Few things have the transformative, almost mystical, power of hair. From Samson being shorn by Delilah, to Marie Antoinette’s extravagantly adorned wigs, to The Beatles mop tops or Lady Gaga’s oversize hair-bow—our obsession with tresses spans gender, culture, and time.
These 10 iconic hairstyles—and the magnetic women who knew just how to take full advantage of the power of the coif—have inspired generations of women to tousle it, tease it to new heights, or chop it off and reinvent themselves.
The Feathered Flip • Farrah Fawcett
Charlie’s Angel, Farrah Fawcett was the ultimate sporty, blonde all-American girl. Her feathered flip embodied the effortlessly sexy, un-done 70s. (Of course, like so many things beauty related, achieving this style was far from effortless and required considerable curling and blow drying skill.) Her legendary red swimsuit poster was a fixture in many an adolescent boy’s bedroom. Sun-kissed, beachy layers are here to stay from Kristen Cavalarri’s California blonde to Gisele Bündchen’s flowing mane.
The Blunt Bob • Cleopatra
Today, Elizabeth Taylor’s 1963 portrayal of the ancient Egyptian queen is almost as iconic as the stunning ruler herself. The classic Cleopatra ‘do—a blunt, shoulder-grazing, jet black bob with super-straight bangs—is the ultimate image of seductive, slightly dangerous, female force. And according to Diana Kleiner, author of Cleopatra and Rome, the young queen was decidedly calculating about creating her buzz-worthy styles.
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The Braided Crown • Frida Kahlo
Frida’s amazing ability to simultaneously project strength and vulnerability continues to fascinate us. Her crown of ribbon and flower adorned braids is a timeless and evocatively romantic style. Versions of this versatile coif make an appearance on runways and red carpets season after season because it’s a look that any woman can make her own.
The Sleek Low Bun • Eva Peron
A true fashionista with flawless taste and a love of Paris couture (Christian Dior was her favorite designer), Eva Peron embodied elegant sophistication. Her perfectly tailored ensembles and signature sleek, low bun commanded respect without a touch of stodginess. Over sixty years later, this is still the perfect office-to-cocktails ‘do for the modern career woman.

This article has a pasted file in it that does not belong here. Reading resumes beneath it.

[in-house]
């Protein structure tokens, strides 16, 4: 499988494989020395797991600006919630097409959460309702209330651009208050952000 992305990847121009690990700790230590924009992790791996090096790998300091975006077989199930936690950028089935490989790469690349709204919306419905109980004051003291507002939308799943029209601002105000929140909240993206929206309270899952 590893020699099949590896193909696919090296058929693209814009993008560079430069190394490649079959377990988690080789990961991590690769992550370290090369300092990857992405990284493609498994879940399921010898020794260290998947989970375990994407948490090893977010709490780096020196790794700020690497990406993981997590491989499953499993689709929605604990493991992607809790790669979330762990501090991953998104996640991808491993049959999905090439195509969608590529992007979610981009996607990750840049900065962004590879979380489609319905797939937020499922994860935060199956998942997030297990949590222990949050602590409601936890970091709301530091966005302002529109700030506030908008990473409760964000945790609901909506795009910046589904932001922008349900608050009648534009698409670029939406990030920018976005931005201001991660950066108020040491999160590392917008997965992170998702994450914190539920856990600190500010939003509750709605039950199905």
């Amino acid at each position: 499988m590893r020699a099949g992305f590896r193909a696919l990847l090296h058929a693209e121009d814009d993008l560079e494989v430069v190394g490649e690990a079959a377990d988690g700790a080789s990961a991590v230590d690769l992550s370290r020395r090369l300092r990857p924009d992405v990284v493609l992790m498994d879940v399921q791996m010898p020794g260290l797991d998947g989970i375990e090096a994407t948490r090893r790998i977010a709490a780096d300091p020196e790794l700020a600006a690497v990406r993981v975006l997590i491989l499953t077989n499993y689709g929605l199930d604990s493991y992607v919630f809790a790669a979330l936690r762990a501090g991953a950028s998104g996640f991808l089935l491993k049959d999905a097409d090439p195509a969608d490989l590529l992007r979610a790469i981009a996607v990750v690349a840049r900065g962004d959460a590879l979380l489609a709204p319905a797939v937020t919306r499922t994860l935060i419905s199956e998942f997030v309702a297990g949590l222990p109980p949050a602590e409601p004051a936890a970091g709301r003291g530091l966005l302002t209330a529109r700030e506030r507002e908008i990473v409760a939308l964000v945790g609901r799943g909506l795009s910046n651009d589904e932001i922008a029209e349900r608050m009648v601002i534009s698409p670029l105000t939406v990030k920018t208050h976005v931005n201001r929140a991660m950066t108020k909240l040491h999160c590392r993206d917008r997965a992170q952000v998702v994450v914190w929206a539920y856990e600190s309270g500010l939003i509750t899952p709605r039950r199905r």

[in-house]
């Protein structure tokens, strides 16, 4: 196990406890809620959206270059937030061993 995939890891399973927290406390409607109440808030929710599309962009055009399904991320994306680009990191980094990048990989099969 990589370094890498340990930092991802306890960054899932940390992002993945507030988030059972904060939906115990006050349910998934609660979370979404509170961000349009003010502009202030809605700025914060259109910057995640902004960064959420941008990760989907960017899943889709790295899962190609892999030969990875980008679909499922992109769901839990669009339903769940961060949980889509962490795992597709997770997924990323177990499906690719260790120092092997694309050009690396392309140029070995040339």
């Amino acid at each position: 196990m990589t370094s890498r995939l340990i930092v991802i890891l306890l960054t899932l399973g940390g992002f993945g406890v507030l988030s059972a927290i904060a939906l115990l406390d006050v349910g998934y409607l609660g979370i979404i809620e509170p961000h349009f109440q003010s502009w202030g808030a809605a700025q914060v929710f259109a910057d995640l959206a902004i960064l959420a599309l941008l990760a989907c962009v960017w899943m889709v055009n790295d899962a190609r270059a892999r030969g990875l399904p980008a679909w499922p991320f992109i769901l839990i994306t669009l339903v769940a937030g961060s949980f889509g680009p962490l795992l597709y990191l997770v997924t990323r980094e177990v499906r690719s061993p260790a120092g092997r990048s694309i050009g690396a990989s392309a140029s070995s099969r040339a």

Ribbons & Ringlets • Shirley Temple
1930s America fell in love with Shirley Temple’s sassy characters, jaunty musical numbers, and bouncy curls. At the tender age of 6 she earned a special Academy Award for Outstanding Personality of 1934 for her rendition of On the Good Ship Lollipop in Bright Eyes. President Roosevelt even dubbed her “Little Miss Miracle” for boosting the country’s morale during the Great Depression. And today we have…Honey Boo Boo. Over the years, perfectly rolled ringlets have come to symbolize precociously cute show-biz kids from Cindy Brady’s pigtails to the mountainous hairpieces on Toddlers & Tiaras.
The Beehive • The Ronettes
Sixties girl-group The Ronettes didn’t invent the beehive but they made it sexy. Their blend of street and sweet had scores of women running out to buy teasing combs and cases of hairspray. Surprisingly, this high-maintenance hairstyle has stood the test of time gracing the heads of lovely ladies like the B-52s, Marge Simpson, and Amy Winehouse.
The Pixie • Mia Farrow
Mia Farrow caused a sensation in 1968 when she went from girly, angelic blond locks to a boyish pixie cut for Rosemary’s Baby. Her daring new look helped launch Vidal Sassoon’s career and it was rumored that Frank Sinatra divorced her over the (at that time) gender-bending coif. Mia Farrow recently stated that she cut her own hair and Vidal Sassoon only gave her a trim after the fact, and that Frank Sinatra actually loved it. Either way, the pixie remains a liberating, fresh hairstyle for women who want to shed the past and reinvent themselves.
The Afro • Pam Grier
The civil rights movement encouraged black women (and men) to put away their flat irons and embrace their curls—the bigger the better. Pam Grier’s gorgeous Afro showed us the true power of embracing your natural beauty. Today, Esperanza Spalding and Solange Knowles are keeping the the Fro love alive.
The Rachel • Jennifer Aniston
In the early 90s, The Rachel helped propel Jennifer Aniston into the tabloid fixture she is today. In the first two seasons of the sitcom Friends, her character Rachel Green sported a choppy, face-framing, layered bob that took the country by storm. Despite its popularity, Ms. Aniston later told Allure magazine that she considers it one of her worst cuts. While it’s no longer referred to as The Rachel, the choppy bob is a go-to for women seeking a flattering, fuss-free ‘do.
The Poof • Snooki
Whatever you may think of Snooki and the Jersey Shore gang, they have been pretty savvy about extending their 15 minutes—it’s four years and counting! And while Snooki’s Poof hairstyle was widely mocked, it was just as widely copied. The style is rather genius—teasing and poofing the middle section of hair while leaving the bangs, sides and back loose gives you the height and volume of a beehive without going full-on formal.